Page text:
The Unicorn’s Tale: A (Rapid Fire {Nathaniel Fludd}) Review

The Unicorn’s Tale by R. L. LaFevers, illustrated by Kelly Murphy (2011)

The Unicorn's Tale by R. L. LaFevers, illusrated by Kelly MurphyBook 4 in the Nathaniel Fludd, Beastologist series

Since I have already reviewed book 1, book 2 and book 3 of the Nathaniel Fludd, Beastologist series I decided that for book 4 I didn’t need to go in depth with background information. SPOILER: I loved all of the books. Much as it pains me to say this, we’re really at the point in the series where you have to read the previous books to keep up.

In addition to featuring one of my favorite mythical creatures (I’m on Team Unicorn) this book gets back to basics established in book one. Nathaniel and Aunt Phil stay together for the entire story, Cornelius the Dodo is back. And we learn more about Nate’s parents.

The mythological beast story was charming and worked well with the more ongoing story of Nathaniel’s missing parents. We are also treated to an excerpt from the Book of Beasts (instead of a glossary) filled with information on the various kinds of unicorns. As usual Murphy’s illustrations are gorgeous and add a fun dimension to the story.

I love this series and am kind of obsessed with it. I highly recommend it to anyone looking for an old fashioned adventure-fantasy for the younger set.

The Wyvern’s Treasure: A Review

The Wyvern's Treasure by R. L. LaFevers, illusrated by Kelly MurphyNathaniel Fludd has protected a phoenix and contained a basilisk as well as adopting a gremlin as his unlikely (and possibly unsuitable) companion. Nate is ten yeas old and he is a Beastologist-in-training; one of the last of the Fludd family line, charged with the responsibility of caring for and protecting some of the world’s more unusual beasts.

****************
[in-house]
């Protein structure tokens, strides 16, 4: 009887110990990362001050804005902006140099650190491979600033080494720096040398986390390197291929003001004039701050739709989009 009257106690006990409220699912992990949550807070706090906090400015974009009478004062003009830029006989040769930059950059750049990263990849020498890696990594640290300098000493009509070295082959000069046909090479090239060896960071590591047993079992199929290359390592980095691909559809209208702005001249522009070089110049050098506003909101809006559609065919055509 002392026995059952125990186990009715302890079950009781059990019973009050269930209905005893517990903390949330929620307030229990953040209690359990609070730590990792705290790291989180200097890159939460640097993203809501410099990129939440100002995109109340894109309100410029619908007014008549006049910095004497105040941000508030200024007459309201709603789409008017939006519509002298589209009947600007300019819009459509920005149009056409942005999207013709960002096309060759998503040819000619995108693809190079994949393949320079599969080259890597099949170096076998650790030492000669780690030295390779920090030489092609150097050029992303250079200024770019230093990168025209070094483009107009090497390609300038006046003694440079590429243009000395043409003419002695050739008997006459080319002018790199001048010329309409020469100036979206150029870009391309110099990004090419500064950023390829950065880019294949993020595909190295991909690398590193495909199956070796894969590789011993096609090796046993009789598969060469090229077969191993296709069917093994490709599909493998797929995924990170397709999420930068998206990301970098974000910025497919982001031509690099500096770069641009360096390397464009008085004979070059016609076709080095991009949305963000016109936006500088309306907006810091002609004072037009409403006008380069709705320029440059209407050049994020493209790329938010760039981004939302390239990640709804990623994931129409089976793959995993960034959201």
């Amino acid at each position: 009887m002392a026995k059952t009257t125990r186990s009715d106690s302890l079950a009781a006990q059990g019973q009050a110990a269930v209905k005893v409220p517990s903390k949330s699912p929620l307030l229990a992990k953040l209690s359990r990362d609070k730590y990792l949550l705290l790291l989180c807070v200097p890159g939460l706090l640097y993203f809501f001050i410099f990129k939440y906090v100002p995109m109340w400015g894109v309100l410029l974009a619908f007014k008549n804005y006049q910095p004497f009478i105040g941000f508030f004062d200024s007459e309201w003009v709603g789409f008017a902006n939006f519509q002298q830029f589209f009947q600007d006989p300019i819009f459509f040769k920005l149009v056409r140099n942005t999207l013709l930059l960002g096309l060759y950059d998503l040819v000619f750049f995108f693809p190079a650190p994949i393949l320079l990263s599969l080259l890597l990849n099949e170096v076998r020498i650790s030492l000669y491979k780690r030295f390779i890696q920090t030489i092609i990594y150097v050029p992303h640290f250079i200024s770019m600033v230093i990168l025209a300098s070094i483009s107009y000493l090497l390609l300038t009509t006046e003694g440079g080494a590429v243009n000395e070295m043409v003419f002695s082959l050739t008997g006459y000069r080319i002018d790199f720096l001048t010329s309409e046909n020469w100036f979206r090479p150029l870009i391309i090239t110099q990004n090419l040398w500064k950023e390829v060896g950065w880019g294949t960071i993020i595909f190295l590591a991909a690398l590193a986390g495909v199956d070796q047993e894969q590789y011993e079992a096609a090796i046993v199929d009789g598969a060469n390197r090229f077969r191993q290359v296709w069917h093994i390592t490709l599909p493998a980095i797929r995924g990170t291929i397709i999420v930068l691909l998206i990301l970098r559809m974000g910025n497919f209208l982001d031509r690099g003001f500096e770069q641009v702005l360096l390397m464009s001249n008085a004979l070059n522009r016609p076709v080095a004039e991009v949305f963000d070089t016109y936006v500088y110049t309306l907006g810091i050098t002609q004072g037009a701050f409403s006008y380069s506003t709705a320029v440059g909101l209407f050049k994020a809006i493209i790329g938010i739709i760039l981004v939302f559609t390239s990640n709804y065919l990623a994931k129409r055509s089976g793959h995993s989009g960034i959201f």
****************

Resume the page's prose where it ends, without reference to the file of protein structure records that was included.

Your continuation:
While Nate has grown to care deeply about Aunt Phil on their whirlwind travels across Africa, he misses his parents who were declared lost at sea. He hopes that news of a mysterious intruder tracking the beasts for ill purposes will lead to clues about their mysterious disappearance and possibly even reveal that they are alive after all.

But before Nate and Aunt Phil can make sense of his parents’ disappearance or the intruder, they will have to travel to Wales to appease an angry lair of Wyverns. An intruder (perhaps the intruder) is wandering their caves breaking an ancient Covenant that, once broken, will lead to Wyverns wreaking havoc across the Welsh countryside. There is less than a day left to restore the Covenant and stop the intruder, but by the end it all comes down to one question: Will Nathaniel Fludd be able to outsmart a Wyvern in The Wyvern’s Treasure (2010) by R. L. LaFevers with illustrations by Kelly Murphy?

The Wyvern’s Treasure is the third installment in the Nathaniel Fludd, Beastologist series. It is also probably my favorite of the three because I have a special fondness for Wyverns in all of their huge, dragon-y glory.

This was a fun installment in an already enjoyable series. Readers get to see a bit more of Cornelius the Dodo and learn more about the mystery surrounding Nate’s parents (though not much more). This volume also brings a new landscape and more background about the Fludd family. The only flaw, really, is that it was so short that there wasn’t much room for more information about the backstory of Nate’s parents where readers get more questions than answers. (Questions that will hopefully be resolved later in the series.)